Odeh’s supporters have attended her court dates and started petitions online demanding that charges against her be dropped.
Basil says he finds their advocacy for a terrorist deeply disturbing; “I just about vomited” when he listened to one of them, he says. Their claims that Odeh is the victim of political persecution and discrimination are particularly galling, he says.
“That [would be] a perfectly legitimate problem for them to address, and very good for them — but what is unconscionable is that they could take in this woman, whom they now know — and maybe they didn’t know in the beginning, but they certainly know now exactly what her past was — so how could they purport to prevent unfair discrimination and stereotyping when one of their [leaders] is a convicted terrorist, murdered people, and is unrepentant? It makes a hypocrisy, a mockery, of what they’re trying to accomplish,” Basil says.
He points out that in a 2004 documentary called Women in Struggle, Rasmieh Odeh and a woman named Ayesha Odeh (it’s unclear whether the two are related or merely close friends) speak openly about their terroristic activities in Israel and appear to lack any regret about the crimes they committed.
In the documentary, Ayesha says that “Rasmieh Odeh was more involved than I was [in the grocery-store bombing]. . . . I only got involved during the preparation of explosives. We wanted to place two bombs to blow up consecutively. I suggested to have the second bomb go off five or six minutes after the first bomb so that those who get killed in it would be members of the army and secret service, but it did not explode. They defused it 20 seconds before it exploded.” Rasmieh Odeh describes how time in an Israeli prison deepened her “hatred against those who were responsible. Why? I am not responsible, the occupation is.”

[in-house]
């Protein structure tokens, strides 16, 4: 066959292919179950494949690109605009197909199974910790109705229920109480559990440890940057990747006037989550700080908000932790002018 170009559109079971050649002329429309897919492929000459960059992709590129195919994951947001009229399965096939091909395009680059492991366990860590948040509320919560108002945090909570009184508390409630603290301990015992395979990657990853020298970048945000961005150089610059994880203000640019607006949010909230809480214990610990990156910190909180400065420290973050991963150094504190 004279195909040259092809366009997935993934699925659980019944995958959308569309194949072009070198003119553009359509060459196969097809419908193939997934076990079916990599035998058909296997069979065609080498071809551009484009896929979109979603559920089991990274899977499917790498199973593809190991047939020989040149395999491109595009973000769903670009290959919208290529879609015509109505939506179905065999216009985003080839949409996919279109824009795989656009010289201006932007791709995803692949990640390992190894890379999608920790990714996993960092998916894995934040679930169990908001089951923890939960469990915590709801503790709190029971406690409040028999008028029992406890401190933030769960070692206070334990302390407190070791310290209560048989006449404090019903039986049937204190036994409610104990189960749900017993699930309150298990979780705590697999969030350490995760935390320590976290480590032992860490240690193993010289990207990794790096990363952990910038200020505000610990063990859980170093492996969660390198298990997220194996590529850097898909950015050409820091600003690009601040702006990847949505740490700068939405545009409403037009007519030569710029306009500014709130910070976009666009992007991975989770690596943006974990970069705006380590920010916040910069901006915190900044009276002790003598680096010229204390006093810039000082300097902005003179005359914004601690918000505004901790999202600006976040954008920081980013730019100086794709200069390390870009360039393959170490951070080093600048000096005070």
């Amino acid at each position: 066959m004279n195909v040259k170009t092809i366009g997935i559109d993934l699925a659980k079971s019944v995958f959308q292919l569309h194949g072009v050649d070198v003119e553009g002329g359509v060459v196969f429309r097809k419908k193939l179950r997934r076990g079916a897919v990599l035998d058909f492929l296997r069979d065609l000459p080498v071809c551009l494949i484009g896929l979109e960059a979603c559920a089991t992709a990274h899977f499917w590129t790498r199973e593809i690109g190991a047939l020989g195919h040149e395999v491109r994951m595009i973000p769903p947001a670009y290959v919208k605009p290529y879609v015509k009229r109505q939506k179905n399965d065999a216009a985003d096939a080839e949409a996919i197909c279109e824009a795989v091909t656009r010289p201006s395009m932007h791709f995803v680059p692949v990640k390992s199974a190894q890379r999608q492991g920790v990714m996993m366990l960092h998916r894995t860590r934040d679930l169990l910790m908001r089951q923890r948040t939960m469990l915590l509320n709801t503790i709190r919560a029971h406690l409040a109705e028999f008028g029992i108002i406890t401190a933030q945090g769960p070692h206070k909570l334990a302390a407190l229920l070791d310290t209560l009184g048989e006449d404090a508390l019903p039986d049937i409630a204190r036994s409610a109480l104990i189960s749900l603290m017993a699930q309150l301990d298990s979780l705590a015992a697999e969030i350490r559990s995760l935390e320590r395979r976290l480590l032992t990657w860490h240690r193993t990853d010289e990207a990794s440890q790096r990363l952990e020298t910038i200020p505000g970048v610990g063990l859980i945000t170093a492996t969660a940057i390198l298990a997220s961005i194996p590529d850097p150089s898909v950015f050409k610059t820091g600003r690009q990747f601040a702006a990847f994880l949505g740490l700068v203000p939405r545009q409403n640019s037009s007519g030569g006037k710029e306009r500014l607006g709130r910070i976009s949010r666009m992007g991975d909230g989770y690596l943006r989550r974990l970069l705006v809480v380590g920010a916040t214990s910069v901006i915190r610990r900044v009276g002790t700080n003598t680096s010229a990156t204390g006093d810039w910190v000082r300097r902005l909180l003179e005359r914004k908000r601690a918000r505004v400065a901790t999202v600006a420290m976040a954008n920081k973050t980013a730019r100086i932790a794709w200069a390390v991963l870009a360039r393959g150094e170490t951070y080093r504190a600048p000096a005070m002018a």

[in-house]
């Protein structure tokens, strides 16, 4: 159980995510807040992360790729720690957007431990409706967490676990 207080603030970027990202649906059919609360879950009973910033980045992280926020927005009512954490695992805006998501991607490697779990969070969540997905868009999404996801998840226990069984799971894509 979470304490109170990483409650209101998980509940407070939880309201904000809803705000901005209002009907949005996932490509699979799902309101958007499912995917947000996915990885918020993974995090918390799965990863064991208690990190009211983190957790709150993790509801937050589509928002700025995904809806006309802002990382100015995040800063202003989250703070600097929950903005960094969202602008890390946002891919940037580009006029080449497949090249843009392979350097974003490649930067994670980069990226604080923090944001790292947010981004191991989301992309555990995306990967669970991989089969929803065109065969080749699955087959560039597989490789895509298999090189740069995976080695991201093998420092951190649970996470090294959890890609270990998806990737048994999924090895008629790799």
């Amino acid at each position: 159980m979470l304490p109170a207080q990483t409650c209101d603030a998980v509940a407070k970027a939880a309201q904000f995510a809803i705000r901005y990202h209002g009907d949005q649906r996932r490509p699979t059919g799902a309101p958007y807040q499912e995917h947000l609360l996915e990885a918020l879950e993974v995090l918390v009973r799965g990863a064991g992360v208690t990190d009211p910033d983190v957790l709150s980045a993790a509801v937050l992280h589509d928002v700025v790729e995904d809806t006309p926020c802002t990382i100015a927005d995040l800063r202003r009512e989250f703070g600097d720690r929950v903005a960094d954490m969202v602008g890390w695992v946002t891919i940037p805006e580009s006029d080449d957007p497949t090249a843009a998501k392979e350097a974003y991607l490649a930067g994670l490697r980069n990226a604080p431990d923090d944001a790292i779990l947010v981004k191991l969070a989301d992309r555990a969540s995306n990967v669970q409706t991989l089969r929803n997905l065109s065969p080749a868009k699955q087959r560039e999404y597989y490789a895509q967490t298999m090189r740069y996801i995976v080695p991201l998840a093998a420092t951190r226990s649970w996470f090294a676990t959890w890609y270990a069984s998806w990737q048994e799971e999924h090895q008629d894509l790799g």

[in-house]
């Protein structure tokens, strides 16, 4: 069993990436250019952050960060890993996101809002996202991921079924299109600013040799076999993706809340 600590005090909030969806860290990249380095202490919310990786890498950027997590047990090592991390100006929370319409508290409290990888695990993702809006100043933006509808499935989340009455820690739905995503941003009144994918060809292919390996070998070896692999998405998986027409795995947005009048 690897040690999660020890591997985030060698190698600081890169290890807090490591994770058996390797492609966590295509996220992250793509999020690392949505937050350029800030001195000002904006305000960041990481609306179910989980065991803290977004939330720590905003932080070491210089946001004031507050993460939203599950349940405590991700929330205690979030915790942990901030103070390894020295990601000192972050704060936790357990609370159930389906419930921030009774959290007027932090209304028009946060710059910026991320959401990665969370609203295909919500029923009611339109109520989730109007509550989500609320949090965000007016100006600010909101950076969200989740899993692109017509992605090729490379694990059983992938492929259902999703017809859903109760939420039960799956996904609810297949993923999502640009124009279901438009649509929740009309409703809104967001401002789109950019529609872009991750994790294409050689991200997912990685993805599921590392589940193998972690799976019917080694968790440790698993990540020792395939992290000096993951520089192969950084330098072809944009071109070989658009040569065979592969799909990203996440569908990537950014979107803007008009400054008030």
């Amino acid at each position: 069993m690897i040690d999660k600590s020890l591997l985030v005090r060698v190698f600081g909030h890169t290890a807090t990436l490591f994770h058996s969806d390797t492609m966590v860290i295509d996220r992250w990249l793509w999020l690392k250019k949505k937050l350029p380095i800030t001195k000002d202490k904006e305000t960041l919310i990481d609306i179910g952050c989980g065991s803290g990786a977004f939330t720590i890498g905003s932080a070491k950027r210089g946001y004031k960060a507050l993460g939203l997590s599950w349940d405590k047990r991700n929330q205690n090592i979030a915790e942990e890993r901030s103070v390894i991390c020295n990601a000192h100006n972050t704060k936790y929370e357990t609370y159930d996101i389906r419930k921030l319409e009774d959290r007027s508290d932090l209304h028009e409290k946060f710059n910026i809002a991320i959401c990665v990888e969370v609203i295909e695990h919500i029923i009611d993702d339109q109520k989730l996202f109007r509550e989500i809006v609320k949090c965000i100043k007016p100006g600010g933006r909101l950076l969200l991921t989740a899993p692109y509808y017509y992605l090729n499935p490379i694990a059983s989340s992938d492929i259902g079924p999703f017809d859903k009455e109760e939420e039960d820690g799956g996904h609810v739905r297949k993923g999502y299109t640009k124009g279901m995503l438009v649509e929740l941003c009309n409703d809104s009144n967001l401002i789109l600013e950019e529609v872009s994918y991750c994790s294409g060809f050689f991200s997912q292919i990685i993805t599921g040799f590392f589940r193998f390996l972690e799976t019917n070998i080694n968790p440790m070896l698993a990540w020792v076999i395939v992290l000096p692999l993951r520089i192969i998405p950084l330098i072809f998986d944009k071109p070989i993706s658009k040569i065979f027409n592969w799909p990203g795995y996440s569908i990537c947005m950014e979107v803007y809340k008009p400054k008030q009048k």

Though Odeh avoided her life sentence in Israel, Basil says that spending time in an American prison for immigration fraud would be “a much more fitting punishment for her at this point” than deportation alone. He says if Odeh is spared a prison sentence, he fears she will return to the Middle East to receive “a hero’s welcome.”
Basil adds that he’s glad his parents aren’t alive to witness Odeh’s reemergence. Eddie’s death haunted them all their lives, Basil says, recalling his brother as a cheerful, friendly young man whose absence was constantly and painfully felt by the family.
“My brother was really athletic and strong,” Basil says, “but he was also very well read and intelligent. He was at the start of his university career, so his life was really just starting out, and he was filled with exuberance and enthusiasm. On his gravestone, there’s a quote that says: ‘The spark of his life was snuffed out in Jerusalem by a hand of evil.’”
— Jillian Kay Melchior writes for National Review as a Thomas L. Rhodes Fellow for the Franklin Center.